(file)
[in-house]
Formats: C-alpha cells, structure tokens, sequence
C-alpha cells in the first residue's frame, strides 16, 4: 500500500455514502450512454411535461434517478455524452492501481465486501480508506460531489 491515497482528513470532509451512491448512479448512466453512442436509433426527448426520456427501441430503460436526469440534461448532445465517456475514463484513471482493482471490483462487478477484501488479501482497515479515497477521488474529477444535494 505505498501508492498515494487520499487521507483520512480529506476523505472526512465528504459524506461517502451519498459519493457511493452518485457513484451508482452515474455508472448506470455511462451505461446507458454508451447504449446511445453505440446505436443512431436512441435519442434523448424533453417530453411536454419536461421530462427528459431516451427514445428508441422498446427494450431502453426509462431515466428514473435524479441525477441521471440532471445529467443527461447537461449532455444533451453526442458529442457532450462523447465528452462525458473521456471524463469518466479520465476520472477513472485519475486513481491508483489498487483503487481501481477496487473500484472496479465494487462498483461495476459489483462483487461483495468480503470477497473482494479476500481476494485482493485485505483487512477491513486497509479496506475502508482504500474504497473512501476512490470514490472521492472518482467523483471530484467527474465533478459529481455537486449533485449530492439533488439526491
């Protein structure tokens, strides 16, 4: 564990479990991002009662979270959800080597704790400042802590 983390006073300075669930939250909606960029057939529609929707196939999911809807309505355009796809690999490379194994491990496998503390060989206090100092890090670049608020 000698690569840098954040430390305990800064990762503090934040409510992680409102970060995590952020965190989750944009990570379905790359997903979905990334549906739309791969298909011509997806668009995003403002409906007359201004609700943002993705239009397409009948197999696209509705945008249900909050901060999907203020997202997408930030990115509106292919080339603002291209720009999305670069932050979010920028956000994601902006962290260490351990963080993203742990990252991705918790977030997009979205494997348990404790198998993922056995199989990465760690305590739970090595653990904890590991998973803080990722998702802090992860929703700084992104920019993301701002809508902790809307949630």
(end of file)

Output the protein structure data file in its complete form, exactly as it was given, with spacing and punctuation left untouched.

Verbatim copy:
[in-house]
Formats: C-alpha cells, structure tokens, sequence
C-alpha cells in the first residue's frame, strides 16, 4: 500500500455514502450512454411535461434517478455524452492501481465486501480508506460531489 491515497482528513470532509451512491448512479448512466453512442436509433426527448426520456427501441430503460436526469440534461448532445465517456475514463484513471482493482471490483462487478477484501488479501482497515479515497477521488474529477444535494 505505498501508492498515494487520499487521507483520512480529506476523505472526512465528504459524506461517502451519498459519493457511493452518485457513484451508482452515474455508472448506470455511462451505461446507458454508451447504449446511445453505440446505436443512431436512441435519442434523448424533453417530453411536454419536461421530462427528459431516451427514445428508441422498446427494450431502453426509462431515466428514473435524479441525477441521471440532471445529467443527461447537461449532455444533451453526442458529442457532450462523447465528452462525458473521456471524463469518466479520465476520472477513472485519475486513481491508483489498487483503487481501481477496487473500484472496479465494487462498483461495476459489483462483487461483495468480503470477497473482494479476500481476494485482493485485505483487512477491513486497509479496506475502508482504500474504497473512501476512490470514490472521492472518482467523483471530484467527474465533478459529481455537486449533485449530492439533488439526491
């Protein structure tokens, strides 16, 4: 564990479990991002009662979270959800080597704790400042802590 983390006073300075669930939250909606960029057939529609929707196939999911809807309505355009796809690999490379194994491990496998503390060989206090100092890090670049608020 000698690569840098954040430390305990800064990762503090934040409510992680409102970060995590952020965190989750944009990570379905790359997903979905990334549906739309791969298909011509997806668009995003403002409906007359201004609700943002993705239009397409009948197999696209509705945008249900909050901060999907203020997202997408930030990115509106292919080339603002291209720009999305670069932050979010920028956000994601902006962290260490351990963080993203742990990252991705918790977030997009979205494997348990404790198998993922056995199989990465760690305590739970090595653990904890590991998973803080990722998702802090992860929703700084992104920019993301701002809508902790809307949630």